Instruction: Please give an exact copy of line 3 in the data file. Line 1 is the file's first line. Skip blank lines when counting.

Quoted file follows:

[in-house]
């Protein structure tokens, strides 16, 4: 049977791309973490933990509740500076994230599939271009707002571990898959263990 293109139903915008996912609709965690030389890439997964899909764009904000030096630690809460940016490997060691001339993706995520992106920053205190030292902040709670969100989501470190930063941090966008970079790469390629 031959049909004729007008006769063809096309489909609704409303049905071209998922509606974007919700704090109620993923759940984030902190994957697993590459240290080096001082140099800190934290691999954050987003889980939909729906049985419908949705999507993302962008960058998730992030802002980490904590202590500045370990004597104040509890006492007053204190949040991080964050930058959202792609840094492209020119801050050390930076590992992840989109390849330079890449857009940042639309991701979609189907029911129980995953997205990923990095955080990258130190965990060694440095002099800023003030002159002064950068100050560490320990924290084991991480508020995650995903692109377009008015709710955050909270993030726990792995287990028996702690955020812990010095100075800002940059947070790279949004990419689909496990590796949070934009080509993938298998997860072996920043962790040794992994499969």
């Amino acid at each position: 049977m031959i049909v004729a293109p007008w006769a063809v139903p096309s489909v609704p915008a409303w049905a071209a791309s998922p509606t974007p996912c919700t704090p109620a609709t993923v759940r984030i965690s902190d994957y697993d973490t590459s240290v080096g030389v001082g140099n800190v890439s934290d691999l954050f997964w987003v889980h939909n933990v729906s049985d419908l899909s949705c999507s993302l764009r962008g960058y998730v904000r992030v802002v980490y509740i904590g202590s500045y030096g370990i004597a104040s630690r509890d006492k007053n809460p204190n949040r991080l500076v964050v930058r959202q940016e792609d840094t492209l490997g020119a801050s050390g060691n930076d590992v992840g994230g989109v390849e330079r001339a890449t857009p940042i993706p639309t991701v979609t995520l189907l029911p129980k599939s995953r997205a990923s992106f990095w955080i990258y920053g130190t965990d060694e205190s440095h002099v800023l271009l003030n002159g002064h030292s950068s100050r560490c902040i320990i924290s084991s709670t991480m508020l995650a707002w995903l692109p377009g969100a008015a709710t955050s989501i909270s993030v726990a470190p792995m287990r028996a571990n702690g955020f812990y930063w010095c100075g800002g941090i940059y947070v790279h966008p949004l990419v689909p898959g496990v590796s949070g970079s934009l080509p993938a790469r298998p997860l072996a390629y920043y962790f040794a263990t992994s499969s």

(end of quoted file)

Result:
């Amino acid at each position: 049977m031959i049909v004729a293109p007008w006769a063809v139903p096309s489909v609704p915008a409303w049905a071209a791309s998922p509606t974007p996912c919700t704090p109620a609709t993923v759940r984030i965690s902190d994957y697993d973490t590459s240290v080096g030389v001082g140099n800190v890439s934290d691999l954050f997964w987003v889980h939909n933990v729906s049985d419908l899909s949705c999507s993302l764009r962008g960058y998730v904000r992030v802002v980490y509740i904590g202590s500045y030096g370990i004597a104040s630690r509890d006492k007053n809460p204190n949040r991080l500076v964050v930058r959202q940016e792609d840094t492209l490997g020119a801050s050390g060691n930076d590992v992840g994230g989109v390849e330079r001339a890449t857009p940042i993706p639309t991701v979609t995520l189907l029911p129980k599939s995953r997205a990923s992106f990095w955080i990258y920053g130190t965990d060694e205190s440095h002099v800023l271009l003030n002159g002064h030292s950068s100050r560490c902040i320990i924290s084991s709670t991480m508020l995650a707002w995903l692109p377009g969100a008015a709710t955050s989501i909270s993030v726990a470190p792995m287990r028996a571990n702690g955020f812990y930063w010095c100075g800002g941090i940059y947070v790279h966008p949004l990419v689909p898959g496990v590796s949070g970079s934009l080509p993938a790469r298998p997860l072996a390629y920043y962790f040794a263990t992994s499969s």